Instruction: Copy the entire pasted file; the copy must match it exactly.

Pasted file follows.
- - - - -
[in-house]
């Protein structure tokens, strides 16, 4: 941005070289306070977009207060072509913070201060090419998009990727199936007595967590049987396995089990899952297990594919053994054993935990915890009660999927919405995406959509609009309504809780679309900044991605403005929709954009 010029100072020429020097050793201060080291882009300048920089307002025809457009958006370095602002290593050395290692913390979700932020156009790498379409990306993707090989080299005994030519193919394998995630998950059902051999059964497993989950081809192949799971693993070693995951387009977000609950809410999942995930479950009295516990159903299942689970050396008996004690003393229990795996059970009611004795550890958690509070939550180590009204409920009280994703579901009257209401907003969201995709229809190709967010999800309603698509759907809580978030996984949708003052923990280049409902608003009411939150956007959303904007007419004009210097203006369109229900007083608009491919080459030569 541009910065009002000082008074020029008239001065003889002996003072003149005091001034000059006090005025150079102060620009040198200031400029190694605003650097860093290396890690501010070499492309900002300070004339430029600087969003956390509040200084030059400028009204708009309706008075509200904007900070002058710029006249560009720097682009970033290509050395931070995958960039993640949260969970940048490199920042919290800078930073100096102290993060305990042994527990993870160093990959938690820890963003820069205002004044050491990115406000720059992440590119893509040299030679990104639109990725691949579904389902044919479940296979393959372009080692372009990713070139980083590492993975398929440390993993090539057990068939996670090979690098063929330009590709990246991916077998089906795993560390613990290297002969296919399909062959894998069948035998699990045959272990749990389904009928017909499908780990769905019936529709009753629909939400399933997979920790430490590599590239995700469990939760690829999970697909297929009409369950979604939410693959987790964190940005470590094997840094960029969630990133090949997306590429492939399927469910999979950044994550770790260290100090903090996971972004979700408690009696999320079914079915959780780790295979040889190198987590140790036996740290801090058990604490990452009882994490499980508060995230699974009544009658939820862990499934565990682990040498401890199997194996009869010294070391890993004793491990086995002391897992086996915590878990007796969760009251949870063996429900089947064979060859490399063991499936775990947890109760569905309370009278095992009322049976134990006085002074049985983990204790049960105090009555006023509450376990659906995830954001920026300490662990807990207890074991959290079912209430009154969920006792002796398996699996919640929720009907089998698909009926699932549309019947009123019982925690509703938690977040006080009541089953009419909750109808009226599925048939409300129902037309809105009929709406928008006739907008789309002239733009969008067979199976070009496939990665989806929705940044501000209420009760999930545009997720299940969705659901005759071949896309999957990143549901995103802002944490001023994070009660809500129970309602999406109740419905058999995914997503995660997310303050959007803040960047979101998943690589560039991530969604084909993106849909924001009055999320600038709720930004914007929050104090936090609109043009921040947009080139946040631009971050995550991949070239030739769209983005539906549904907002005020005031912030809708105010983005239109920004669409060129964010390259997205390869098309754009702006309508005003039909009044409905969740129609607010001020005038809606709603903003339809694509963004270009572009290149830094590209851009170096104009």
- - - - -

[in-house]
């Protein structure tokens, strides 16, 4: 941005070289306070977009207060072509913070201060090419998009990727199936007595967590049987396995089990899952297990594919053994054993935990915890009660999927919405995406959509609009309504809780679309900044991605403005929709954009 010029100072020429020097050793201060080291882009300048920089307002025809457009958006370095602002290593050395290692913390979700932020156009790498379409990306993707090989080299005994030519193919394998995630998950059902051999059964497993989950081809192949799971693993070693995951387009977000609950809410999942995930479950009295516990159903299942689970050396008996004690003393229990795996059970009611004795550890958690509070939550180590009204409920009280994703579901009257209401907003969201995709229809190709967010999800309603698509759907809580978030996984949708003052923990280049409902608003009411939150956007959303904007007419004009210097203006369109229900007083608009491919080459030569 541009910065009002000082008074020029008239001065003889002996003072003149005091001034000059006090005025150079102060620009040198200031400029190694605003650097860093290396890690501010070499492309900002300070004339430029600087969003956390509040200084030059400028009204708009309706008075509200904007900070002058710029006249560009720097682009970033290509050395931070995958960039993640949260969970940048490199920042919290800078930073100096102290993060305990042994527990993870160093990959938690820890963003820069205002004044050491990115406000720059992440590119893509040299030679990104639109990725691949579904389902044919479940296979393959372009080692372009990713070139980083590492993975398929440390993993090539057990068939996670090979690098063929330009590709990246991916077998089906795993560390613990290297002969296919399909062959894998069948035998699990045959272990749990389904009928017909499908780990769905019936529709009753629909939400399933997979920790430490590599590239995700469990939760690829999970697909297929009409369950979604939410693959987790964190940005470590094997840094960029969630990133090949997306590429492939399927469910999979950044994550770790260290100090903090996971972004979700408690009696999320079914079915959780780790295979040889190198987590140790036996740290801090058990604490990452009882994490499980508060995230699974009544009658939820862990499934565990682990040498401890199997194996009869010294070391890993004793491990086995002391897992086996915590878990007796969760009251949870063996429900089947064979060859490399063991499936775990947890109760569905309370009278095992009322049976134990006085002074049985983990204790049960105090009555006023509450376990659906995830954001920026300490662990807990207890074991959290079912209430009154969920006792002796398996699996919640929720009907089998698909009926699932549309019947009123019982925690509703938690977040006080009541089953009419909750109808009226599925048939409300129902037309809105009929709406928008006739907008789309002239733009969008067979199976070009496939990665989806929705940044501000209420009760999930545009997720299940969705659901005759071949896309999957990143549901995103802002944490001023994070009660809500129970309602999406109740419905058999995914997503995660997310303050959007803040960047979101998943690589560039991530969604084909993106849909924001009055999320600038709720930004914007929050104090936090609109043009921040947009080139946040631009971050995550991949070239030739769209983005539906549904907002005020005031912030809708105010983005239109920004669409060129964010390259997205390869098309754009702006309508005003039909009044409905969740129609607010001020005038809606709603903003339809694509963004270009572009290149830094590209851009170096104009």